Jonathan Bright, Digital Content Marketing Manager
The likes of away days, team building exercises and corporate social responsibility drives are supremely difficult to get right. Avoiding a cursory nod to doing something ‘good’ and building one’s culture is hard with even the best intention. So, who would have thought a couple of bin lids and a discarded shoe would hold the true key to all the above?
If you’ll indulge me for a few minutes, I’ll regale you with tales of finnCap’s big day out. We encourage our staff to use a couple of days a year to volunteer in a local community. And as our experience demonstrates, when you get the combination right, you can genuinely make a difference all round – happy company, happy community, happy team, happy you.
The place was the canal in East London’s trendy, industrialised Hackney Wick. A lovely locale of boats and barges, factories and studios, flats, cafes and bars all touching the water’s edge and overlooked by the famous Olympic (now West Ham United’s) stadium.
Our ever-delightful hosts were Moo Canoes. Our team were to embark on a day of litter picking in the canal. In canoes. If that wasn’t clear.
I should say here that I decided to write this blog from personal perspective because this particular district is quite personal to me. I currently live not too far from Moo Canoes’ spot and frequent it often; there was once a time when I’d spend countless hours in Hackney Wick’s warehouses partying till the early light; I had my stag do at one of the canal side bars; and I’d lived for several happy years in a flat whose garden was literally on the water, a little further down the canal. It was a home I adored, but I also know too well how the canal litter collects. So, for me at least, this was a community I was all too happy to be able to give something back to.
During an initial briefing we were handed lifejackets, gloves, oars, bright blue bin bags and one of those pincers on a stick to grab stuff with. We were then duly warned not to pick up anything ‘that had once been alive’ and not to open any bottles with closed lids because god only knows what’s inside them. And with that, teams of three were plonked in a boat and sent on our merry way.
Quickly we learnt that the front two paddlers should act as engine, the rear paddler the steering, and that any wild, sudden movements to grab a passing beer can should be discouraged. Not that that stopped one team from entering the water within half an hour. Let’s face it, it was bound to happen; I’m just smug it wasn’t us.
Capsize aside, what followed was a most agreeable, peaceful floating amble in the sunshine through the canal waters, from lock to lock and side to side, zealously spotting litter with the zest of three kids on an Easter egg hunt. Working as a team one would steady the boat while the other reached and grabbed. The operation became almost clinical in its execution.
And what of our bounty? Well, as mentioned, not one but two bin lids were our crowning trophies. Countless cans that once held Strongbow or Kronenbourg, now demoted to holding some kind of indescribable black sludge, quite a lot of plastic bagging and bits of polystyrene, a Nike shoe in reasonably good condition – another team picked up another Nike shoe at the opposite lock; we’re yet to find out if they were once a pair, tragically separated by the undercurrent. There was an inflatable toy, and a team found a ‘Men Working Overhead’ sign (the HR Director was not impressed at its discriminatory undertone, and perhaps it was best this had been discarded).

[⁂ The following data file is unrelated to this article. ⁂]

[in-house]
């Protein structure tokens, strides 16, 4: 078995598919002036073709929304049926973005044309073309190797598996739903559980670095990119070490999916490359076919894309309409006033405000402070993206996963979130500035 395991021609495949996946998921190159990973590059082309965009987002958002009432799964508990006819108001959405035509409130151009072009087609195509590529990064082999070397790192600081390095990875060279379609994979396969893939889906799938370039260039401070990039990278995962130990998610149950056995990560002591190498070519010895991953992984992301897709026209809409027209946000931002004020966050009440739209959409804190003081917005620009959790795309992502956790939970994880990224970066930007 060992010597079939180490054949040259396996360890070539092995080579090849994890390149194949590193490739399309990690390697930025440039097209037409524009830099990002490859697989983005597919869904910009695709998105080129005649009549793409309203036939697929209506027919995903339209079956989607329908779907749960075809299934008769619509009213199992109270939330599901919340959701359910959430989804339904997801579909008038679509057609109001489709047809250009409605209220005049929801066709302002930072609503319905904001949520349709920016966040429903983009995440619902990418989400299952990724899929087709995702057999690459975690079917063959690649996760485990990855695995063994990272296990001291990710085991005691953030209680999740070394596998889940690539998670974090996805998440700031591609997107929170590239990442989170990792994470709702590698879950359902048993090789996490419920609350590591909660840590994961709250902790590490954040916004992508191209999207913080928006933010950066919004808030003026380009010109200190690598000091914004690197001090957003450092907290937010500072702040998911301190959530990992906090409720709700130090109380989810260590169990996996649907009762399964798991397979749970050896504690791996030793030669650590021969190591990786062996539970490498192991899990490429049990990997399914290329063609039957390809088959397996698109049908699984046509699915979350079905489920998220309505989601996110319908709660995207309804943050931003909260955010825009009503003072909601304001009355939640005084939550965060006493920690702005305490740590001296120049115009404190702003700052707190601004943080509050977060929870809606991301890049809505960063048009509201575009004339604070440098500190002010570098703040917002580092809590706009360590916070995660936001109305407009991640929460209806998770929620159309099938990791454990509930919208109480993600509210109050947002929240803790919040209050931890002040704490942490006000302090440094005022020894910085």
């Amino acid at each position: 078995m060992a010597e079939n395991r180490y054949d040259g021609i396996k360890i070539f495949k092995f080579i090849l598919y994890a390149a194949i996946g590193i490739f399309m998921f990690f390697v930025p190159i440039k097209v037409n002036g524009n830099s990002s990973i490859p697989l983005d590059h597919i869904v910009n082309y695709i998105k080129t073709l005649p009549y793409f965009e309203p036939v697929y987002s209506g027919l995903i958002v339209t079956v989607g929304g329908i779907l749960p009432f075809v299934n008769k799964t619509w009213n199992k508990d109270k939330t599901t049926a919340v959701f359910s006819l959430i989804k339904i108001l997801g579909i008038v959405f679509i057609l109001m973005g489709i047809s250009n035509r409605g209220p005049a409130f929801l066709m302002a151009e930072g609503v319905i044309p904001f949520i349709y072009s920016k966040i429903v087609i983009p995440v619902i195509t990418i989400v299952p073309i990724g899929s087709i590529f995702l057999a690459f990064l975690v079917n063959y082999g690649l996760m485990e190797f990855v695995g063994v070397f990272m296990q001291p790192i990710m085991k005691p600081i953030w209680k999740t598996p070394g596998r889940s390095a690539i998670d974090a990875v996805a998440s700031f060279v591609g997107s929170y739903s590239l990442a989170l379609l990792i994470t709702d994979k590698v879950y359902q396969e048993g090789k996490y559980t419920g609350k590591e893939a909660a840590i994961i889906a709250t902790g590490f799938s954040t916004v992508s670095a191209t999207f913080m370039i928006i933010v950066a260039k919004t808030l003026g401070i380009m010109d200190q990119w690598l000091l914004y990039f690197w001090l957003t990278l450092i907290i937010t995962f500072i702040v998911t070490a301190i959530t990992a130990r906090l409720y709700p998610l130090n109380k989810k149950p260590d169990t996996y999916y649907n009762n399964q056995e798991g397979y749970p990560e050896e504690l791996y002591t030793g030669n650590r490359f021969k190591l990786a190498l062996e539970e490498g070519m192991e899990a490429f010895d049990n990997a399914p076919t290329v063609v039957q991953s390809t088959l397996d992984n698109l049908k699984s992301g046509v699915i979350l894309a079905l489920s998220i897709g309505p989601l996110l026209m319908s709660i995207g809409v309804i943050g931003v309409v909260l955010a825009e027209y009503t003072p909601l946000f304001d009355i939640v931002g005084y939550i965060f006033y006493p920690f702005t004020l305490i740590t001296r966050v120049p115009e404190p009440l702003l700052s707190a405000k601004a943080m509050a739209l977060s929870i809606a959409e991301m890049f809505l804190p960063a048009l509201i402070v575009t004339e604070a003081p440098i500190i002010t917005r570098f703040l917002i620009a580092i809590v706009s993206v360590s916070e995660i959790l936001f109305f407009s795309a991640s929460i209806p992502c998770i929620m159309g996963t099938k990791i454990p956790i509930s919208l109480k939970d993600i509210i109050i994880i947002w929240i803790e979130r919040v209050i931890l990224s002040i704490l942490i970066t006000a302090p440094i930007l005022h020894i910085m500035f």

At one point a group of local ladies, enjoying the sunshine on their doorstep overlooking the canal, surveyed our boat and operation studiously, before launching into an acapella chorus of “Rock the Boat, Don’t Rock the Boat, Baby!”
“Jinx the Boat, Don’t Jinx the Boat!” seemed the appropriate reply, and we then proceeded to wobble precariously. Laughing, our new friends thanked us and said we were doing a good thing. As someone that once lived in a not so dissimilar position further down the canal, I can’t deny that was nice.
Badly keeping a straight line to the finishing point, we all zig zagged back – one team almost getting run over by a passing barge – and with a mountain of full blue bin bags to our name, I think it’s safe to say we all felt pretty good about ourselves.
Of course, the good weather helped. It also helped that the entire company had been holed up inside for the best part of 16 months. Nevertheless, it was great to see so many, especially new faces of recent starters, and not on a Zoom link. For one, you really don’t get a sense of how tall people are on Zoom.
In any case, energised and exhausted in equal measure, the day culminated on Moo Canoes’ bar barge; there were smiles all round, even the wet people. When you’re standing in the sun with your mates, a cold beer in hand, on a boat overlooking a canal that’s visibly cleaner than it was when you got there, well, that wasn’t too shabby a feeling.
We got away from the desk for a day, we team-built, and we did a little, local, good thing. Massive love to Moo Canoes, who do this every week. Cheers.